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My Grandfather was a hardworking,
custom combine operator. He worked long hard hours. Life was never easy
for him, I don't think he ever wanted an easy life. My Grandmother? Now
that's another story. She tried to live a pampered life on the road. Grandlady
insisted that Grumps buy her an air conditioned Pontiac for her to drive
as they drove the harvest trail from Texas to Montana. Grumps was more
comfortable in his Chevy truck with the gun rack on the back window.
One summer, my Grandparents
followed the harvest through the community where my family lived. I have
very pleasant memories of that trip. We visited with my Grandlady in her
trailer and ate at "The Green Frog Cafe," with my Grumps.
I also have some unpleasant
memories of the visit. One hot, windy summer day, Grumps invited me to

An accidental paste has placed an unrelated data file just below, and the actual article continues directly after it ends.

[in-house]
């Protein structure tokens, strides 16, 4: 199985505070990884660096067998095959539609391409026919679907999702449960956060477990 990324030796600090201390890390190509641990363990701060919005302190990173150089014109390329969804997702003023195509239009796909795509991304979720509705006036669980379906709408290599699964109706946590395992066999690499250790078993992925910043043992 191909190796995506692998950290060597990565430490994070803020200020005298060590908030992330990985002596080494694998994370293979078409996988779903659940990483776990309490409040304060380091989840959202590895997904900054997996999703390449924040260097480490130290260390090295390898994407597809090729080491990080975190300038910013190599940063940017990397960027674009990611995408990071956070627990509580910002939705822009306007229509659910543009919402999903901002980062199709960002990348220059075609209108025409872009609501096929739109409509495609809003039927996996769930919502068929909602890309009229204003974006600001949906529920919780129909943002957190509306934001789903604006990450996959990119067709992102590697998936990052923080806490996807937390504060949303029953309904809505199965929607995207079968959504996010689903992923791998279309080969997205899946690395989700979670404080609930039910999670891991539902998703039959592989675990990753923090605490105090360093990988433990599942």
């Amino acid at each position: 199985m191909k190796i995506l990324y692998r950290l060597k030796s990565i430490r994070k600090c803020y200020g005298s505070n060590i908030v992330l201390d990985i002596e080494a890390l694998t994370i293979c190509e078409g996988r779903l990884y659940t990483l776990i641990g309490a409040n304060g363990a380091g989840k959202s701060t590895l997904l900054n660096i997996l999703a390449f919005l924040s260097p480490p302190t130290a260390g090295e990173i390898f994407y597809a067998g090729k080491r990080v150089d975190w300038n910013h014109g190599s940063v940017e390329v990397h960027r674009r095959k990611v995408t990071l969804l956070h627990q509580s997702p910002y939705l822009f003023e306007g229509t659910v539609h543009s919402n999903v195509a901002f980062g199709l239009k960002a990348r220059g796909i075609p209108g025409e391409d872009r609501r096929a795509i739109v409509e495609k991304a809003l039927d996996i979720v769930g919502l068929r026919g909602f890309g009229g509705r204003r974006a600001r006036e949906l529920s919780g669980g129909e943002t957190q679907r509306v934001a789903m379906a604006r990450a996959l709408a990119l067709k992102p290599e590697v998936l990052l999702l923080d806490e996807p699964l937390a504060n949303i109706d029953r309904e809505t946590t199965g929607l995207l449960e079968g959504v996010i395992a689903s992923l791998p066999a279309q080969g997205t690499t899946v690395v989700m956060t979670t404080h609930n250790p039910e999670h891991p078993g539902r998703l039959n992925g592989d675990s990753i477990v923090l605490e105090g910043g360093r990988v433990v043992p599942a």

ride on his combine with him. This was not one of those luxury "Jonnie
poppers," (his term for John Deere Tractors with air conditioned cabs)
we were riding high on his red Massey. No air conditioning, no cab, no
options . . . just a plain ole "working man's" machine.
The day began with a burning
pride. I was proud of my Grumps, I loved being with him. He let me play
in the grain bin, and even steer the machine. After a few hours, I was
through, ready to go home. My pride turned to burning scratches. I learned
an important lesson that day, you don't scratch the chaff itches, they
only get worse.
I begged Grumps to take me
home, he didn't. After all, he was a working man with a job to do. He let
me off the Combine to sit in the truck waiting for nightfall.
The itching was unbearable,
I couldn't wait to get home. When we arrived, I ran to the bathroom and
took the best, hottest bath in the world. I was the first 10 year old in
the history of mankind that ever wanted to take a bath. Why? The filth
of the field was so great, I had to get clean.
Purity . . . it is a real
blessing to those who know the pain of filth. "Blessed are the pure
in heart: for they shall see God." (Matthew 5:8)